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New Zealand

Safety warning for Asian tourists

Jun 30, 2008

Tourists have been advised by one ethnic group that it is not safe to walk alone on the street in New Zealand, as other Asian groups say the country is fast losing its reputation as a "safe country to visit".

The New Zealand-Japan Society has advised tourists to travel in groups, rather than individually, after arrests were made over the murder of Korean backpacker Jae Hyeon Kim.

"These days you get a lot of people choosing to travel alone, and they become easy targets for opportunist crims," said society president Stephen Duxfield."What we are saying is that if people are in groups, this is less likely to happen."

Police last week arrested three men over the murder of the 25-year-old on the West Coast in 2003, which led to the re-opening of an investigation into the disappearance of 64-year-old Japanese tourist Mikimoro Nakanishi in the same area.

Key office holders of the Korean Society met last night, where society director Kenneth Jeong said the murder and arrest were discussed.

"Some of us feel that New Zealand is not as safe as it used to be after news of the murder, which we cannot separate from the murders in South Auckland," said Mr Jeong.

He said some suspected the murder could be an act of racism.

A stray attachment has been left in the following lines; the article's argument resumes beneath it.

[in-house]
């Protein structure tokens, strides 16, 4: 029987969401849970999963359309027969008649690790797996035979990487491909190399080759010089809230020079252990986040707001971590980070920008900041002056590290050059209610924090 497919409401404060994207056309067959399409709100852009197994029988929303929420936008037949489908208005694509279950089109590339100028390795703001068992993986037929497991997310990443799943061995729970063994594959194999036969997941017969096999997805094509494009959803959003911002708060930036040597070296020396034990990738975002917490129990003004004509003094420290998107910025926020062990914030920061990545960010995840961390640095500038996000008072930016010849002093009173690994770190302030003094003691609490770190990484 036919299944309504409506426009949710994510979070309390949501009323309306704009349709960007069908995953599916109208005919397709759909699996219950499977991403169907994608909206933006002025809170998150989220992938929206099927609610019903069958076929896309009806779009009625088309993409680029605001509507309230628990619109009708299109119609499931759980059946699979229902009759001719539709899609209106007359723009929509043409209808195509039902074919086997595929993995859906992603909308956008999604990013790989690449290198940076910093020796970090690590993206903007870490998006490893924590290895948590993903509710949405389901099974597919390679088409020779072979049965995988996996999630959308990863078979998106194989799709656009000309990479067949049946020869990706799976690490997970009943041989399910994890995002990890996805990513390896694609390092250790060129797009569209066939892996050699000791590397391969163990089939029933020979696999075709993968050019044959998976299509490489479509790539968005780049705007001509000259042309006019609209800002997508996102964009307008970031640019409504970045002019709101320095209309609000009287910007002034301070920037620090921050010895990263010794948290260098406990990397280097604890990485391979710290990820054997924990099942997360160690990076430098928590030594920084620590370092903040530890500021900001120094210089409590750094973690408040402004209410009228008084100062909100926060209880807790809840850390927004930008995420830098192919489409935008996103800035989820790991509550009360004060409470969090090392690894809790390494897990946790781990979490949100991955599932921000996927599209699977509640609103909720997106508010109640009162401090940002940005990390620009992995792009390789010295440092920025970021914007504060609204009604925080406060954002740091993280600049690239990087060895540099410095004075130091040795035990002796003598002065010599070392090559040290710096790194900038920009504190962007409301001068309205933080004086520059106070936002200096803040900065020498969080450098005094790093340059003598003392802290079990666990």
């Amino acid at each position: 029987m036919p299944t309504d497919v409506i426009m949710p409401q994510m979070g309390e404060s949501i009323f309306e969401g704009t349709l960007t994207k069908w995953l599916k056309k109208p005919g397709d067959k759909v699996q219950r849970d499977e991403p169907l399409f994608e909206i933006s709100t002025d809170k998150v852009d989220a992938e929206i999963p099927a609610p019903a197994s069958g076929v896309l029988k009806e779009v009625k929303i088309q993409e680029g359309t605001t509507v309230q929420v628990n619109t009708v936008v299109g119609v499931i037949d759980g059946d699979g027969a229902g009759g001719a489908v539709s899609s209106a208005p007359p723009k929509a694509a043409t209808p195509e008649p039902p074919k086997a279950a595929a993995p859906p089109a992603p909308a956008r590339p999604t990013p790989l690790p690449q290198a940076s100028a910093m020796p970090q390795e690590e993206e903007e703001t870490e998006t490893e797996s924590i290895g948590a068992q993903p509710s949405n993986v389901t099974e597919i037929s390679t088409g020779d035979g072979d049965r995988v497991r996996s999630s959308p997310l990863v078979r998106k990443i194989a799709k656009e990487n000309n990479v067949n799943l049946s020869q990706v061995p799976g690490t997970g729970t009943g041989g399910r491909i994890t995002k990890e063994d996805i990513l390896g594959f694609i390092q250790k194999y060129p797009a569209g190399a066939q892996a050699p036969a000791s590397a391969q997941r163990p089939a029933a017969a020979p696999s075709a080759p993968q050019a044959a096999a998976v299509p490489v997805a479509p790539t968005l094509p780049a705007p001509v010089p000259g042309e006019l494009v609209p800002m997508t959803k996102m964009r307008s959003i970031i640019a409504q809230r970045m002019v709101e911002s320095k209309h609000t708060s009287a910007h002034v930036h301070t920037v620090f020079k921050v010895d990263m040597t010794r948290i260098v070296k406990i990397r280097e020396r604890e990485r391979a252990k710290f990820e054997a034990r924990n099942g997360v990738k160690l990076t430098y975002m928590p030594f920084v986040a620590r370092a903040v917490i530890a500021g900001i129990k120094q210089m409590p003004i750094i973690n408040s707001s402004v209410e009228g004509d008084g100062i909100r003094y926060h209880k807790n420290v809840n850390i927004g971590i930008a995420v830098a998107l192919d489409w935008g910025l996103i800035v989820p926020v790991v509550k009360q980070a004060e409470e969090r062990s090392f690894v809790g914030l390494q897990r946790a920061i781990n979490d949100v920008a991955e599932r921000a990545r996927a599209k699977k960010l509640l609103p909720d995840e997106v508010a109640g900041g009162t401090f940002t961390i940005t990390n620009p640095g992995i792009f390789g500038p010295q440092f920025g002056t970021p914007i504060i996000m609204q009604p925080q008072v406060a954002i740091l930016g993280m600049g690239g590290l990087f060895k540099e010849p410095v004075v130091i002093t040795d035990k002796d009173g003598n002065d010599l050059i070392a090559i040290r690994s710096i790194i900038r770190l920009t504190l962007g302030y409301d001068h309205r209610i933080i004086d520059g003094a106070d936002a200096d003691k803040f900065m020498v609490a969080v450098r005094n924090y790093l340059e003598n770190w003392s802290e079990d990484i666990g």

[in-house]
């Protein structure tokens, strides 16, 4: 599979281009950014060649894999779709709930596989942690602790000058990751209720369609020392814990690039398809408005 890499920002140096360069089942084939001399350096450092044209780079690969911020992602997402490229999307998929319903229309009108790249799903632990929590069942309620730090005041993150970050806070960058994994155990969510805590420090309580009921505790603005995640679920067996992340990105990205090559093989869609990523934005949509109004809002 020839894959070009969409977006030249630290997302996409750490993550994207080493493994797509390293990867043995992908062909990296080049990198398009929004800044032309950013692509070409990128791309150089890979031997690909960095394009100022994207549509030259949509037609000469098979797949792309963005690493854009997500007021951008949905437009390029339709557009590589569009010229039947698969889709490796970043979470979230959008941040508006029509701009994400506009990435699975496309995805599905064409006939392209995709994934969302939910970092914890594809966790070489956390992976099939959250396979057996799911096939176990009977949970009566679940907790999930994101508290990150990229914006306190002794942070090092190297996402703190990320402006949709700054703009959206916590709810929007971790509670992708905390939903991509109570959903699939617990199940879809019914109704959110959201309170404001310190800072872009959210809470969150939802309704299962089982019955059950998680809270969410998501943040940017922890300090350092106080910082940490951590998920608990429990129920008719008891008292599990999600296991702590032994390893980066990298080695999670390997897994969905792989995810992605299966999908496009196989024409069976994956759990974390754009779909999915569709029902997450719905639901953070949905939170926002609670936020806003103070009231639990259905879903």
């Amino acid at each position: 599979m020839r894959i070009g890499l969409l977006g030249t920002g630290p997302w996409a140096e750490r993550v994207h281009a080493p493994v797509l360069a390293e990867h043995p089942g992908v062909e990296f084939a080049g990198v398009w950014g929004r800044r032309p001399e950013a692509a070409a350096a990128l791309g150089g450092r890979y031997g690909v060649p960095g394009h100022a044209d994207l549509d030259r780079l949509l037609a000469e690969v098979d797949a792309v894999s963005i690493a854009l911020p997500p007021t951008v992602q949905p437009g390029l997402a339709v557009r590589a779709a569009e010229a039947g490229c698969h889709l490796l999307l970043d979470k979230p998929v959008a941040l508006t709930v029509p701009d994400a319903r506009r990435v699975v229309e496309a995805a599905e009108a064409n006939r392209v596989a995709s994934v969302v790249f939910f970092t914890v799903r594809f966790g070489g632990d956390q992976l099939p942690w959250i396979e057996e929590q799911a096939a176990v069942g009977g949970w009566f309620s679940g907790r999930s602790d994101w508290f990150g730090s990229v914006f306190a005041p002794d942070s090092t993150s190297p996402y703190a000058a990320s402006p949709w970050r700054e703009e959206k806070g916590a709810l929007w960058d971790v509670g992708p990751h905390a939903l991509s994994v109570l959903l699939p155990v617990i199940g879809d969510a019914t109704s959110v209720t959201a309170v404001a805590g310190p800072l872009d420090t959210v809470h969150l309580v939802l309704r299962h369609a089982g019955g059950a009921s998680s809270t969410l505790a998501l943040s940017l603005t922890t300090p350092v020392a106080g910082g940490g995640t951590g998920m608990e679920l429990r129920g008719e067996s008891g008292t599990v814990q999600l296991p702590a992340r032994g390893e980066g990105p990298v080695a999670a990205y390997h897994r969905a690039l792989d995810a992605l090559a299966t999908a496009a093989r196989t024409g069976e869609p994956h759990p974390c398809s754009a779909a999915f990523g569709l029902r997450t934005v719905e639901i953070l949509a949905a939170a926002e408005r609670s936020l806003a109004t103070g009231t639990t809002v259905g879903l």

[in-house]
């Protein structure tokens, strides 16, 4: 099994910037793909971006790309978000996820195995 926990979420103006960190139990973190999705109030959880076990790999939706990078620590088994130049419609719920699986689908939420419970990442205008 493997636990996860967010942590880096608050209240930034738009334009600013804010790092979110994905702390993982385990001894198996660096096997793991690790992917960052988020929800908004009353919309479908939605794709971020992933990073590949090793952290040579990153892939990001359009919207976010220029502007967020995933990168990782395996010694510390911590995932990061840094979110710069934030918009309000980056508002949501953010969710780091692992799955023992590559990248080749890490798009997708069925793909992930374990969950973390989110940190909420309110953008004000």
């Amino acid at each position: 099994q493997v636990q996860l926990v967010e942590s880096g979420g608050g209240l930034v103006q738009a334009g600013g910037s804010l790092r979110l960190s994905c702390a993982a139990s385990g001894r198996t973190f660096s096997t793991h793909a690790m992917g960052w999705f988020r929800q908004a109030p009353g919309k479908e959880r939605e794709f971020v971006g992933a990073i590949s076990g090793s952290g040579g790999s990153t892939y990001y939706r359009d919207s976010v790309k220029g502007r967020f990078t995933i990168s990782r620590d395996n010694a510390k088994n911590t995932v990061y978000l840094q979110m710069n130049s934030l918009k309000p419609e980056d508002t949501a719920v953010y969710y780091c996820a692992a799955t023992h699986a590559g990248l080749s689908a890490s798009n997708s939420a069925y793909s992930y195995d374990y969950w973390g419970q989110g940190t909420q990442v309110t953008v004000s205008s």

Last month, Joanne Wang, 39, was killed in a hit and run after her handbag was snatched; Yang Yin Ping, 80, was fatally attacked in her Manurewa home; and Navtej Singh, 30, was shot during a robbery of his liquor store. All the victims were Asian.

Businessman Charles Kang, a trade consultant originally from Singapore, said many of his overseas clients have raised concerns over safety issues over doing business in New Zealand.

"One compared New Zealand to South Africa, and another said Auckland was fast becoming for us what Oakland is to America," said Mr Kang. "Many expressed surprise at the level of crime we experience here, because New Zealand has a reputation as being a safe country."

An operator for Taiwanese tour groups is also telling his tourists about safety in numbers when visiting New Zealand.

"We advise our tourists, especially the ladies, ony to go out in groups if they want to leave their motels in the evenings," said tour guide Season Lee.

"Many Taiwanese think New Zealand is safer than where they came from, so they tend to let their guard down when they come here, and that is not a very wise thing to do."

Safety warning for Asian tourists

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